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Let pensioners work

Momentum is building for a simpler retirement income system with calls for Australia to consider a universal pension system.

National Seniors Australia has called for a simpler and fairer system which allows pensioners to work and save without being punished.

Last week, professional services company, Mercer called for the government to fix the Australian retirement income system by removing means testing and introducing a universal pension as part of its submission to the Retirement Income Review.

Mercer Australia Senior Partner, David Knox said that scrapping means-testing would simplify the retirement system and remove artificial impediments to downsizing.

Mr Knox drew attention to the way complicated means testing rules distort some retirees’ behaviour. In an interview with the ABC’s AM program, he said:

“The assets test, in particular, is very tough and provides an incentive for people to give away some of their money, even add it to their family home, an extra room to the family home, because that will enable them to get a higher Age Pension - even though they may not need that extra room.”

He went on to claim that many other countries, including New Zealand, have a universal pension.

National Senior’s submission to the Retirement Income Review calls on the Panel to look at other pension and retirement income systems around the world and import ways to make our system simpler and more flexible.

Our Chief Advocate, Ian Henschke said the Australian system was complicated.

“There are too many perverse disincentives built into our retirement income system. We should be looking at Canada and New Zealand which both let pensioners work without penalising them by cutting their pension. Pensioners are simply taxed on their earnings instead of losing their pension after earning a certain amount.”

In New Zealand, where there is a universal pension and no penalty for working when on the pension, more people continue to work past the official retirement age.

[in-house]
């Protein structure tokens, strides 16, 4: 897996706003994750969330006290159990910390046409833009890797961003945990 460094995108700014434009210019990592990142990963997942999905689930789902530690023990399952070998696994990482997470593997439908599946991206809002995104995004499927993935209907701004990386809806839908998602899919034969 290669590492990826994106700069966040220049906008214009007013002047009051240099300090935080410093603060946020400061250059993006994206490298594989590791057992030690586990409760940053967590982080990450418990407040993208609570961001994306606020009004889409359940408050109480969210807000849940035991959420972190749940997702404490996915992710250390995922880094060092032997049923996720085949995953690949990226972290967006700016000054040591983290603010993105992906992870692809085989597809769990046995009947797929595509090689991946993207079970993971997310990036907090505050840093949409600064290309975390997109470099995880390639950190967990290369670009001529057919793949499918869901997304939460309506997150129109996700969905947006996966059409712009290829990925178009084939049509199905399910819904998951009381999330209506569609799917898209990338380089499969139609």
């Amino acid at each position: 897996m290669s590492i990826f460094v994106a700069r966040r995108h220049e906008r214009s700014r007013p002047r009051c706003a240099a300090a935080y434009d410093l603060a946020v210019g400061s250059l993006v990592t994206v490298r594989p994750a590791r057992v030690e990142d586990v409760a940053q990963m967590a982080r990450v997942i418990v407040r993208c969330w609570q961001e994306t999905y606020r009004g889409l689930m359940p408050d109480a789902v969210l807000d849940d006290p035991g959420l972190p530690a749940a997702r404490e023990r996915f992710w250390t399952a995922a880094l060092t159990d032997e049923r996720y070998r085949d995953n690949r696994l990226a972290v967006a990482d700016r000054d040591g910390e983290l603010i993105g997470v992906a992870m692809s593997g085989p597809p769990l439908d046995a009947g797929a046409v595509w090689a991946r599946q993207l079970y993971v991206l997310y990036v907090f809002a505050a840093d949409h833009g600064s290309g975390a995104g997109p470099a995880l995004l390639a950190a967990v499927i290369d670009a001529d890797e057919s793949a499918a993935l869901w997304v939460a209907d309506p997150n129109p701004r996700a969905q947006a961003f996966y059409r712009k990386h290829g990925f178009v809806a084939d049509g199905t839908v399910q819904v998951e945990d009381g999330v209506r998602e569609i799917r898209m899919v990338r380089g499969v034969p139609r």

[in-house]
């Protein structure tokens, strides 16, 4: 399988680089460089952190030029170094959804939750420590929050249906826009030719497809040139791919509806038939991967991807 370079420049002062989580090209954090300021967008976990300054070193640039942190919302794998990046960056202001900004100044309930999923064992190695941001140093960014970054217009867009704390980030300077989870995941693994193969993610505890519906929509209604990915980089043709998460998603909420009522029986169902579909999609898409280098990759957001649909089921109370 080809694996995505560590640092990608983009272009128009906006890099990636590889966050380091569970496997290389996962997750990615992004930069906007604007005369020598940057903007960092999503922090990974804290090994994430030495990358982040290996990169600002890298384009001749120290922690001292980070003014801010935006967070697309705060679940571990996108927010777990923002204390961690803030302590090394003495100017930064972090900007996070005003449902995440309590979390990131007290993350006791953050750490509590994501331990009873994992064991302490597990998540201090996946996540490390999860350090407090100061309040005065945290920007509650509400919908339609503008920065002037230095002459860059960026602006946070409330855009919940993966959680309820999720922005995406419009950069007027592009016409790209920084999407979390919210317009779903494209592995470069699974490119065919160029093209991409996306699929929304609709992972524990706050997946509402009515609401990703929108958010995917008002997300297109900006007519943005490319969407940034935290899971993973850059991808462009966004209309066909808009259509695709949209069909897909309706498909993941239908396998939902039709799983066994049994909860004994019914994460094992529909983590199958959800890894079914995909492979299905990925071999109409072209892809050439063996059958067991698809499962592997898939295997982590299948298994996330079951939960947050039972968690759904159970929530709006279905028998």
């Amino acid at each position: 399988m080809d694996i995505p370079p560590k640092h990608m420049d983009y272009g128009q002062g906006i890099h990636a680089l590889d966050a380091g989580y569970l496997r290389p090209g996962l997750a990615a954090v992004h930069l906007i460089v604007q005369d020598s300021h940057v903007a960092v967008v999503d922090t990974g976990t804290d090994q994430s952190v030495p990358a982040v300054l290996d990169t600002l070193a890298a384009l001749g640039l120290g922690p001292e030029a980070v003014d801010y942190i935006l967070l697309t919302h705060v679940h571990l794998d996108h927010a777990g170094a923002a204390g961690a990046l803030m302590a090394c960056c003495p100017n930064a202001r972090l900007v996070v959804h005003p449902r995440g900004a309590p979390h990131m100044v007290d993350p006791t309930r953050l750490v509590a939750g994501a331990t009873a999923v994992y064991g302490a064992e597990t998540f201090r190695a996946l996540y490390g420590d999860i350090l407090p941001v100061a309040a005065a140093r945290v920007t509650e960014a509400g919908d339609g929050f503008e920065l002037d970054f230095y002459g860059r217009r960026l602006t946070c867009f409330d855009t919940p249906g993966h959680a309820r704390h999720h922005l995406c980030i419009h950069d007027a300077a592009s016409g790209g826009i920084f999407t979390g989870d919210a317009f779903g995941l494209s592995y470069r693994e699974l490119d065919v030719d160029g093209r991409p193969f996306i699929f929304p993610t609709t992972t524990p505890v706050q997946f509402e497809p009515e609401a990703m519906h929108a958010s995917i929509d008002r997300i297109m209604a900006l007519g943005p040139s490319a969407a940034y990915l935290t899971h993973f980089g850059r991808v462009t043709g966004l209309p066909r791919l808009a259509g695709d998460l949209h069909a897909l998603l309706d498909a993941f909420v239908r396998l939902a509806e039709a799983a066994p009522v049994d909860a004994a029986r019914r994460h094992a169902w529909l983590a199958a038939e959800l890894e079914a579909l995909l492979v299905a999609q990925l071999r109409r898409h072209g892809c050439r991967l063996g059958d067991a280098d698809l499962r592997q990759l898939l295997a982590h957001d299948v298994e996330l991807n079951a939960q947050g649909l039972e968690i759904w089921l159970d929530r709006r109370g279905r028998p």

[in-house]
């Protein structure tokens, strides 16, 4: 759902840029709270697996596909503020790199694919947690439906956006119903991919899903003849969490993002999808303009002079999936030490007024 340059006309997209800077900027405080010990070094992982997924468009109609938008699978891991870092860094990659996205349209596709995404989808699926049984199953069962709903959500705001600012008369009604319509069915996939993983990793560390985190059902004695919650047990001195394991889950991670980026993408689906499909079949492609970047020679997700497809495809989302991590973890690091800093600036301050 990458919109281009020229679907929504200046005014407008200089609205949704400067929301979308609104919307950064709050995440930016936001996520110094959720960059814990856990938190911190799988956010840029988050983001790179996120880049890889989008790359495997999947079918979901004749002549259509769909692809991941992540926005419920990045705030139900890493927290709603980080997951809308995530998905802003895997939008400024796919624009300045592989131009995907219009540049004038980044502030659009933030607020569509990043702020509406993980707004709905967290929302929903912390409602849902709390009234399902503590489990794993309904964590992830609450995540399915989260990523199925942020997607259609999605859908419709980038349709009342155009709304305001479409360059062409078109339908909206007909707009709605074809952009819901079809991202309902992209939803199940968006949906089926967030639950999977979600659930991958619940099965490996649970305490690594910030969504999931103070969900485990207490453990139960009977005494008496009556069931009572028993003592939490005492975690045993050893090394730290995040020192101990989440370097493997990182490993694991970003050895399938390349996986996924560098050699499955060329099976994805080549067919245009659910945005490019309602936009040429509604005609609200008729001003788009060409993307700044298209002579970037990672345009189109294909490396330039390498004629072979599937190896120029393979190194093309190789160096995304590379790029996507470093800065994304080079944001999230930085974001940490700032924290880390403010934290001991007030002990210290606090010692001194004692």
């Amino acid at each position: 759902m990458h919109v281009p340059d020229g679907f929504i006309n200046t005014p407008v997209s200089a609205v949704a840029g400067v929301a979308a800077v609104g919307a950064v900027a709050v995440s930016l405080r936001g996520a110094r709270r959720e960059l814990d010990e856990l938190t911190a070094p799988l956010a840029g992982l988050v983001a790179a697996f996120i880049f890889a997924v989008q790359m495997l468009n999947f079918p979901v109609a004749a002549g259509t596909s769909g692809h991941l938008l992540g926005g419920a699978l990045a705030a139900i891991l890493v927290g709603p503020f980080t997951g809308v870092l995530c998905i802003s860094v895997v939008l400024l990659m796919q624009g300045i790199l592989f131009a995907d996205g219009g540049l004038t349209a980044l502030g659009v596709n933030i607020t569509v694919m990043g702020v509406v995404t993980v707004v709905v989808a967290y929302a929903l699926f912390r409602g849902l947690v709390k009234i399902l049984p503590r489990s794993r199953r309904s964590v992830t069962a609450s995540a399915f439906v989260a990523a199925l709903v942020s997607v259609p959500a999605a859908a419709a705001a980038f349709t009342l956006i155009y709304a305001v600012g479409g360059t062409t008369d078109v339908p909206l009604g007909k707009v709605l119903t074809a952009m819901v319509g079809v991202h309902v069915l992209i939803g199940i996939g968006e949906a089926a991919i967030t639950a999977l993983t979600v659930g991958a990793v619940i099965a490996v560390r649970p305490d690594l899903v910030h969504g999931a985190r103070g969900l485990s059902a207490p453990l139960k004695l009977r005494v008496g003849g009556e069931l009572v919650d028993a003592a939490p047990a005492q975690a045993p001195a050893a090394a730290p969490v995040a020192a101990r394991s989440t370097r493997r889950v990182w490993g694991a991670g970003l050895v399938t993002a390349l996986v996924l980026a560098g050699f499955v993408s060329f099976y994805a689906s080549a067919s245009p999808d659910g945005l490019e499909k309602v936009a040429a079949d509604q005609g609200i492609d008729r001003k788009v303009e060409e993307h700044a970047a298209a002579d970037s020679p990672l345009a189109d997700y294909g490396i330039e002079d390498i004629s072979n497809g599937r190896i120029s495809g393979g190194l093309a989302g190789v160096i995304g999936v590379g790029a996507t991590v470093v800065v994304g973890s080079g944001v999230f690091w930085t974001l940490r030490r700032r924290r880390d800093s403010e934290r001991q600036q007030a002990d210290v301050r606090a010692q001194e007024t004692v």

Workforce participation rates in 2018 for those aged 65-69 in New Zealand were 44% compared to only 28.5% in Australia.

The idea that pension rules are stopping people from working is not lost on our supporters.

Member, Brian told us:

"It is good to hear that you are addressing the issue of employment income for pensioners … I would like to work a significant number of hours, possibly full time, but after 50 cents per dollar out and the rest subject to taxation, it is just not worth it. Doesn’t it seem strange that the government is carping about older Australians to continue working while destroying all incentive to do so?"

As part of our submission to the Review, National Seniors has called on the government to recognise that income from work is one of the pillars of the retirement income system.

“Not everyone has the luxury of adequate savings in retirement and must continue to work to attain a comfortable income level,” said Mr Henschke.

“That’s why we need to ensure that people can continue to work without penalty and the only way to do this is by removing onerous means testing arrangements.”

Mr Henschke said the retirement income system should be encouraging Australians to be more self-sufficient in retirement.

“This means reducing disincentives to work for those with limited savings.”

Scrapping means testing wouldn’t just help older people to continue working without penalty - it would also eliminate disincentives to save more in retirement.

“Pension rules create sweet spots which discourage people from saving more out of fear of having their pension reduced or disappear,” said Mr Henschke.

“The current assets test taper rate, which was unfairly increased in 2017, sees a couple with $400,000 potentially earning $1,000 a month more than a couple with $800,000 in savings.”

Doing away with means testing would remove this problem, so it should be considered by the Panel as a legitimate reform option.

In our submission, National Seniors also raised the interrelation between the ‘pillars’ of the retirement income system; superannuation, the Age Pension and declining rates of home ownership.

Download the full submission here.

You can also check out our Chief Advocate, Ian Henschke's interview with ABC TV below.

It's just one of several media appearances involving National Seniors Australia this week. 

We will continue to take your concerns to politicians and the media as we fight for a fairer retirement income system.

In other news...

Opposition Leader Anthony Albanese gave a speech this week highlighting many of the issues we have been advocating for on your behalf.

It seems the message is getting through.

Mr Albanese said: “The failure to take timely action on deeming rates has reduced the income of older Australians.”

He added that “Ageism needs to be called out by each and every one of us.”

Mr Albanese also re-announced a dental plan for pensioners and focused on the high out of pocket costs associated with health care.

You can read his full speech here.

We look forward to contributing more policy input in the months to come.

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